In opposition to this, the experience in the American colonies (except when foreign mercenaries were brought in by either the British or the French) was that of militias being raised of local freemen and land owners — men who owned their own weapons. More importantly, local law enforcement and militias were under the command of the people themselves or their elected representatives, not of some ruler holding power in his own right. Thus, law enforcement and militias drew their authority to bear arms and enforce order from the right of the people themselves to bear arms and enforce order within their communities.
Moving from the practical to the theoretical: I would argue that the right and duty of law enforcement to provide order and the right and duty of the military to protect a nation stems from the natural rights of the citizens who make up the community.
Now why, given that, do we even have police? Why have a court system? Why have a military? In a sufficiently small community one might have need of none of these. A village council might settle disputes and judge crimes, while members of community policed themselves and gathered under the direction of mutually acknowledged authorities to defend the village. But in anything like a large community, it becomes necessary to have formal institutions for policing, adjudicating disputes, judging criminal cases, and securing defense for the community in order to assure that these duties are performed consistently and fairly.
However, since the existence of police forces and militaries springs, at root, from the right of the individual to defend himself and his family, and from the right of the community to enforce order, it seems to be wrong to insist that the individual should not retain any right to own the tools with which to protect himself and his family and to assist in enforcing order in society. Not only would such a complete ban smack of shifting to a view of authority in which weapons are the sole prerogative of the ruler (more along feudal lines) but it would also leave individuals without any means of protect and communities without any means of enforcing order in those situations in which larger institutions break down.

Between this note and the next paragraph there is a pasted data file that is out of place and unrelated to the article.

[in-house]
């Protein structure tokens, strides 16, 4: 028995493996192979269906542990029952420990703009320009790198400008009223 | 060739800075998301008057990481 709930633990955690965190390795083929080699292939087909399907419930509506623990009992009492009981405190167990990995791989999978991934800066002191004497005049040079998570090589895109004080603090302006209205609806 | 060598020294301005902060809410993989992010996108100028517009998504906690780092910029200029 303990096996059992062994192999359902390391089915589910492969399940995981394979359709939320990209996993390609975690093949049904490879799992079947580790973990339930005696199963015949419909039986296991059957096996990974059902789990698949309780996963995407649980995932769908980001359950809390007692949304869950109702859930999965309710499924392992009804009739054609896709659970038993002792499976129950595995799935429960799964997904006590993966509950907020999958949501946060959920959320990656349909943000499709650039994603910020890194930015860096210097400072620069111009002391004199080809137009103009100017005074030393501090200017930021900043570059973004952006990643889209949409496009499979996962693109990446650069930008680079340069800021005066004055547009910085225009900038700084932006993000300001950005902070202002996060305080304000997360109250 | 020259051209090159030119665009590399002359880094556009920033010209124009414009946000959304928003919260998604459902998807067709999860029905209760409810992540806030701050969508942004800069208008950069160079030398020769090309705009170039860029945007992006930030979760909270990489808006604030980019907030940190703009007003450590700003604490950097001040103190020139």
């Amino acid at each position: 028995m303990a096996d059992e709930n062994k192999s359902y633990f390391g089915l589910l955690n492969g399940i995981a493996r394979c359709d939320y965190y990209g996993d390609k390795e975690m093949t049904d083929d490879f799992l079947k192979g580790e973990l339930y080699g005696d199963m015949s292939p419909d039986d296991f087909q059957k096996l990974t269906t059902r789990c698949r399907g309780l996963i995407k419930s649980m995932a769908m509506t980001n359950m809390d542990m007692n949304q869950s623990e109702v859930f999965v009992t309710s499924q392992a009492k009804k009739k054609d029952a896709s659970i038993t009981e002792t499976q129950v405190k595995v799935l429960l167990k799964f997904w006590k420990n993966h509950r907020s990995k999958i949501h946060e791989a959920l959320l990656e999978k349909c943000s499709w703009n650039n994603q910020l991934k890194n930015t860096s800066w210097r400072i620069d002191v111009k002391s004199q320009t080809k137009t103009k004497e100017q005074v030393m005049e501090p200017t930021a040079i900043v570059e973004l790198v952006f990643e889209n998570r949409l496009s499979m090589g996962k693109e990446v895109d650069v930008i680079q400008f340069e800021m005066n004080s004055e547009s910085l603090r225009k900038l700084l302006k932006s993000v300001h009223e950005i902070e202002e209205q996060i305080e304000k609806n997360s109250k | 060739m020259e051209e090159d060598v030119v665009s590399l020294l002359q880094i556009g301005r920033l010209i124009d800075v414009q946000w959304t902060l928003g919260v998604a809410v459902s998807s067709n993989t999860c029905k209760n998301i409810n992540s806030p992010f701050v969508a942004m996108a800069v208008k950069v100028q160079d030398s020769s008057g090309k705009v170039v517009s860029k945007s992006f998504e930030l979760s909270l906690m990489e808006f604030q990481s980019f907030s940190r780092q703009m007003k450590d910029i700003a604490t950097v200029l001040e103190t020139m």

Does this have any basis in Catholic Social Teaching?
To my knowledge, there has been no in-depth discussion of the source and exercise of the right to bear arms in the context of CST. However there are some precedents to work from. Although the Catholic Church long lived in tacit agreement with feudal systems of government in which property ownership was to a great extent seen a springing from the will of an aristocratic class, in the last 150 years (explicitly in Rerum Novarum and subsequent CST encyclicals) the Church has developed and understanding of economics and property rights in which individual ownership of the means to provide for oneself is a natural human right. Given that defending oneself is also a natural human right, it would not seem unreasonable to assume that owning the tools necessary to exercise the right to self defense is also a natural human right, rather than something held only by rulers and those designated by them.